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Canyons District Schools Place Focus on Physical Distancing

Canyons District principals and administrators have spent the summer carefully preparing for students to return safely and stay physically distant with the aim preventing illness in the age of COVID-19.

School administrators have been tasked with designing operational plans eyed toward physical distancing based on each school’s individual layout. As part of the Canyons District Back-to-School Action Plan, each CSD school has created its own site-specific safety plan, which were posted on school and CSD websites on Aug. 1.  

Parents are encouraged to look at the plan for their child’s school in preparation for the school year. Both the state-required plans of the District and CSD schools were developed with guidance from the Utah governor’s office and the Utah State Board of Education. 

Source: KSL-TV

Altara Elementary Principal Nicole Svee-Magann has made efforts to maximize space inside the school building. “In the hallway, because it’s often hard for kids to visualize six feet, we are placing dots every six feet so that students have that reminder. We are also placing directional arrows on the floor to mitigate crowding,” she said.

“We are taking out excess furniture and spreading desks as far apart as possible,” she said. “In the lunchroom we are seating children diagonally across from each other so they are not sitting face to face.”

Mount Jordan Middle Principal Dr. Matt Watts said the nice fall weather will likely beckon students outside for lunch.  The Mountaineers will be encouraged to take advantage of that time outside, Dr. Watts said. 

However, students who would rather eat lunch in the cafeteria will be able to do so.  The school added a third-lunch to the school scheduled to reduce the number of students eating lunch at the same time.

“That will help us spread students out,” he said.

Watts also said students at Mount Jordan and other schools will see painted lines on floors guiding students where to walk in the hallways to avoid crowding. In the main hall of Mount Jordan Middle, there will be cones and ropes to mitigate congregation as well.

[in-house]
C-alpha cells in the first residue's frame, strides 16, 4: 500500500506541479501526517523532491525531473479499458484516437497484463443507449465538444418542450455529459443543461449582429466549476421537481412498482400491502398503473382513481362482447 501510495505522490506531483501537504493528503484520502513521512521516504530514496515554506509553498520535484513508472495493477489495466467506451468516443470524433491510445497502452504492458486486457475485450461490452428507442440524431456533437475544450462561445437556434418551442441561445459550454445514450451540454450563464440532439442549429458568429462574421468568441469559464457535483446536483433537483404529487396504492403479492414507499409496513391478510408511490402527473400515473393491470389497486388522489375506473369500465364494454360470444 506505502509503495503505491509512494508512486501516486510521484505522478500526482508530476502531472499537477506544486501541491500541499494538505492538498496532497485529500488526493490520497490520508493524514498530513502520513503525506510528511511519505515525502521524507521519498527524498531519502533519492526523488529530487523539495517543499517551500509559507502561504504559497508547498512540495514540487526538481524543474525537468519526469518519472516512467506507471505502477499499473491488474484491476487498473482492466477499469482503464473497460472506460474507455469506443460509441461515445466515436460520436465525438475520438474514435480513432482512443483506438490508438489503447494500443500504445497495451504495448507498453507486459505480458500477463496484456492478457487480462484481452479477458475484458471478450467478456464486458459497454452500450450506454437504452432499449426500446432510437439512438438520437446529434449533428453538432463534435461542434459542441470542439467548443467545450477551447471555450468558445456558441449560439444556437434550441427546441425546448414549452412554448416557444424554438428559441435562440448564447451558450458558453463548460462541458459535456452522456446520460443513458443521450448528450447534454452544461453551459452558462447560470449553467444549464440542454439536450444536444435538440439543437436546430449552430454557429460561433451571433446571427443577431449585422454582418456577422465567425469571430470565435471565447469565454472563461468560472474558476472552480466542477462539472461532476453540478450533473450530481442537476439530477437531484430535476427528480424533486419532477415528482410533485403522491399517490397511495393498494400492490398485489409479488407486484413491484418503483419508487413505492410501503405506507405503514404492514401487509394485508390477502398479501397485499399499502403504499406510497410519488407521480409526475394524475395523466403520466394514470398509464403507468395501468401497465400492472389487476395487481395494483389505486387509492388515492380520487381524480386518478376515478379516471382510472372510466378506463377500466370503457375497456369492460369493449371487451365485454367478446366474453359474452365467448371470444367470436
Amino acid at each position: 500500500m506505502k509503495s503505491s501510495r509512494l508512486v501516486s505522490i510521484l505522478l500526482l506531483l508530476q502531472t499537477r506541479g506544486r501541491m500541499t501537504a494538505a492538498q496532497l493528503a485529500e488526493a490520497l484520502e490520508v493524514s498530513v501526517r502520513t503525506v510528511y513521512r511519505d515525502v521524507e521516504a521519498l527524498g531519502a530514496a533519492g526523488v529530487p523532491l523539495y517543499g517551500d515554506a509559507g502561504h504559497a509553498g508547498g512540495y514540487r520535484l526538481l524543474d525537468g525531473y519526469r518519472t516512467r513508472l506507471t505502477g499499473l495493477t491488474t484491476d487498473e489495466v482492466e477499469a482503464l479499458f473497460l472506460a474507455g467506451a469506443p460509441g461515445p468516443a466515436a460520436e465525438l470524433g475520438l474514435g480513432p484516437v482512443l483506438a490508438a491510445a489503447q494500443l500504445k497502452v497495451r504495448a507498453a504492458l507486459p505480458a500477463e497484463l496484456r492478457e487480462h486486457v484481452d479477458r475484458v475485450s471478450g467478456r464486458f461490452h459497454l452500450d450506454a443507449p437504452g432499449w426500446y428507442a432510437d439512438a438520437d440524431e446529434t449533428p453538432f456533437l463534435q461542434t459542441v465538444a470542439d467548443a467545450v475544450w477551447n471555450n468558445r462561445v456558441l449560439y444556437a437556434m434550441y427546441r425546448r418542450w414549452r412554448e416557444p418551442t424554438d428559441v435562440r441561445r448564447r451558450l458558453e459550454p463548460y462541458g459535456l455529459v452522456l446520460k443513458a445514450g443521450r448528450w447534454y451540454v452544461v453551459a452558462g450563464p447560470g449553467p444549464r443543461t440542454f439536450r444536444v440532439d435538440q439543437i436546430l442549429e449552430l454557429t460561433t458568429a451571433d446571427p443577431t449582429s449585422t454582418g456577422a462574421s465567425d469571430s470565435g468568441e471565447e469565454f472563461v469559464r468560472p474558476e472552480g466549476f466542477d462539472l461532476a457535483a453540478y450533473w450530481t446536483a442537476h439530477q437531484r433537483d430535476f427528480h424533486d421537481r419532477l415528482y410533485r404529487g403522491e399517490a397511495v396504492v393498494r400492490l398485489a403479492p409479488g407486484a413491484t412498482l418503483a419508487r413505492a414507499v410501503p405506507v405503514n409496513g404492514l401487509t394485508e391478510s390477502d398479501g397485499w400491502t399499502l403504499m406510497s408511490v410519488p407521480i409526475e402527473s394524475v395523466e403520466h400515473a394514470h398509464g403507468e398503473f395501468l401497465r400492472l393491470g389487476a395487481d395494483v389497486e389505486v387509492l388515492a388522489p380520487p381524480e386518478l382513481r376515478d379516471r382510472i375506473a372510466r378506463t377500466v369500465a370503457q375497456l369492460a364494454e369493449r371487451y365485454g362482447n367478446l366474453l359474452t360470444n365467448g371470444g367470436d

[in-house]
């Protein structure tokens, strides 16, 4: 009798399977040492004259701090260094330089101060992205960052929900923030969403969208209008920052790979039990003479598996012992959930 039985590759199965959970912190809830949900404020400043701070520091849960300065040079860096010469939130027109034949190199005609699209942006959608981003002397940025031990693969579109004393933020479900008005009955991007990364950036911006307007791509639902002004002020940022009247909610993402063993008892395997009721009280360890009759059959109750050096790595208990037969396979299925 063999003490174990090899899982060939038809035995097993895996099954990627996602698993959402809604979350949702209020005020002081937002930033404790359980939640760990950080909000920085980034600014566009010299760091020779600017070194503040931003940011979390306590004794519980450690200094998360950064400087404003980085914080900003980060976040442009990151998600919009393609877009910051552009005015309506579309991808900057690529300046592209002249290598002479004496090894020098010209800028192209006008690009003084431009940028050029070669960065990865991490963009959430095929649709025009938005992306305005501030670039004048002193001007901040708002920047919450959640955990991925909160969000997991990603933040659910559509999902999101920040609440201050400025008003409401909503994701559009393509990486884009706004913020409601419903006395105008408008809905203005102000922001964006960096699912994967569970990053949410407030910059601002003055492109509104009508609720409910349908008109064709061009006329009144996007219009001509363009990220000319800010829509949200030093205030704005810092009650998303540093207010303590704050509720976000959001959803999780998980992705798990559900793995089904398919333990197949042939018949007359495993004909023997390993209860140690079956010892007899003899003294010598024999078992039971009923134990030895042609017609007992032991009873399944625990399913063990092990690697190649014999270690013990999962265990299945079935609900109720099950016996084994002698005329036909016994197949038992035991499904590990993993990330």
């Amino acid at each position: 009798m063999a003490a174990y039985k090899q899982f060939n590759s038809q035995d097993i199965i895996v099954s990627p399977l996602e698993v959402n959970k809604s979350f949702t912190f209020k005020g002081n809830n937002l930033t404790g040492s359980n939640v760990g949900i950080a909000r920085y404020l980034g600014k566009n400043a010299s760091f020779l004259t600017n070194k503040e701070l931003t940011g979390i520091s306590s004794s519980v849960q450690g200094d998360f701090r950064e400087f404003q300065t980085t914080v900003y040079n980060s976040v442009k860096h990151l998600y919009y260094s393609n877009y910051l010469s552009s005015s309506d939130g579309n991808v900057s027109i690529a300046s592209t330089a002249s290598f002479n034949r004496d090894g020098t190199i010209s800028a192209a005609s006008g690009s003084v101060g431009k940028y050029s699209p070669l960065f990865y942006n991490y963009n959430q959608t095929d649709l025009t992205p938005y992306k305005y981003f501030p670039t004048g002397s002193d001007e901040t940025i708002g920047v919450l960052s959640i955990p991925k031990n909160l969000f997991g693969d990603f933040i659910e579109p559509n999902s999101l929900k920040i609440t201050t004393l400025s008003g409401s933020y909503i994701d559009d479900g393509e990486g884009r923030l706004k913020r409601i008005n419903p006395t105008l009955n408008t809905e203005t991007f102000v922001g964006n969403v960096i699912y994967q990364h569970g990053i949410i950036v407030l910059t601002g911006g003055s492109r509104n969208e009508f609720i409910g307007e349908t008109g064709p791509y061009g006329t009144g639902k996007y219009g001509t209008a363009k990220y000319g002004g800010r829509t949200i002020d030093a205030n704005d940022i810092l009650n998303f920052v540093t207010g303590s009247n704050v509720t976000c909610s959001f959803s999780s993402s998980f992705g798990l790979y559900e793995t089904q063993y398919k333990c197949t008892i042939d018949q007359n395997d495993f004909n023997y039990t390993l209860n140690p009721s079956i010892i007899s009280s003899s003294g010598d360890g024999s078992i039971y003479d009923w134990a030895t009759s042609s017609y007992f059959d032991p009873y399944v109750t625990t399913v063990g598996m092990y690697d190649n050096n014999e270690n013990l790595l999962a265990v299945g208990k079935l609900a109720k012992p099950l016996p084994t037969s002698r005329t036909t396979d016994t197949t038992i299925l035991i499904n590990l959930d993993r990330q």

“There will be no lockers in the main hallway to start out,” Watts said. “There will be lots of visual reminders for students [to physical distance].”

Schools will also feature posters with warm, informational and empowering messages about face coverings, hand washing, physical distancing, and other steps students and teachers can take to safeguard communities.

Several other administrators, for instance, are also spreading out cafeteria tables and ordering extra banquet tables to ensure students remain physically distant at lunch.

Lunch times will also be spaced out so that cleaning crews will have extra time to disinfect lunch areas. Svee-Magann said the cafeteria as well as the gymnasium will be used for lunch to support appropriate physical distancing.

At recess, schools will limit the amount of students on play structures at a time, and recess times will be spaced out further. In fact, each school has designed lunch, recess and other operational plans to discourage congregation of students.

At Alta High School, construction projects moved ahead of schedule to create new spaces for many students to be able to sit outside for lunch while also maintaining physical distance.

Alta High Assistant Principal Kelli Miller said administrators at Alta have also removed non-essential furniture from classrooms to create more space for physical distancing.

“We have been very thoughtful about how we are going to direct students through hallways,” said Miller. “We are going to have personnel in the hallways during class transitions in order to ensure students are not congregating during transition periods.”

While the challenges of the 2020-2021 school year are certainly unique, school administrators at high, middle and elementary school levels are working hard to create safe, welcoming, and prepared learning and working environments for students and teachers.  

“I’m comfortable in coming back with these measures in place – requirements of masks, and physical distancing. Our teachers are vigilant and we have good kids,” said Watts. “I’m confident we can do this and make the best of it. And, personally, I’m just excited to see kids again.”

For more information on the health and safety measures being put in place in accordance with guidance from local health officials, see CSD’ Frequently Asked Questions on re-opening schools.

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Lucie Chamberlain

Alta View Elementary

If a movie about super teachers were ever made, Lucie Chamberlain would be a prime candidate for a leading role. Fortunately for her kindergarten students at Alta View Elementary, she already thrives in a supporting role for them. Parents thank her for being a “super teacher.” She is also described as an “amazing colleague.” Whether students need help in the classroom or from home while sick, Lucie goes above and beyond to help them learn, overcome fears, and feel important and cared for. Lucie is the reason a number of kids went from hating school to loving it, according to parents. The way she exudes patience, sweetness, positive energy, and love for her students with special needs melts is appreciated and admired. One parent noted: “Both my kids wish she could be their teacher forever.” Another added:  “She treats every student like their learning and their feelings are her priority.” Super teacher, indeed!

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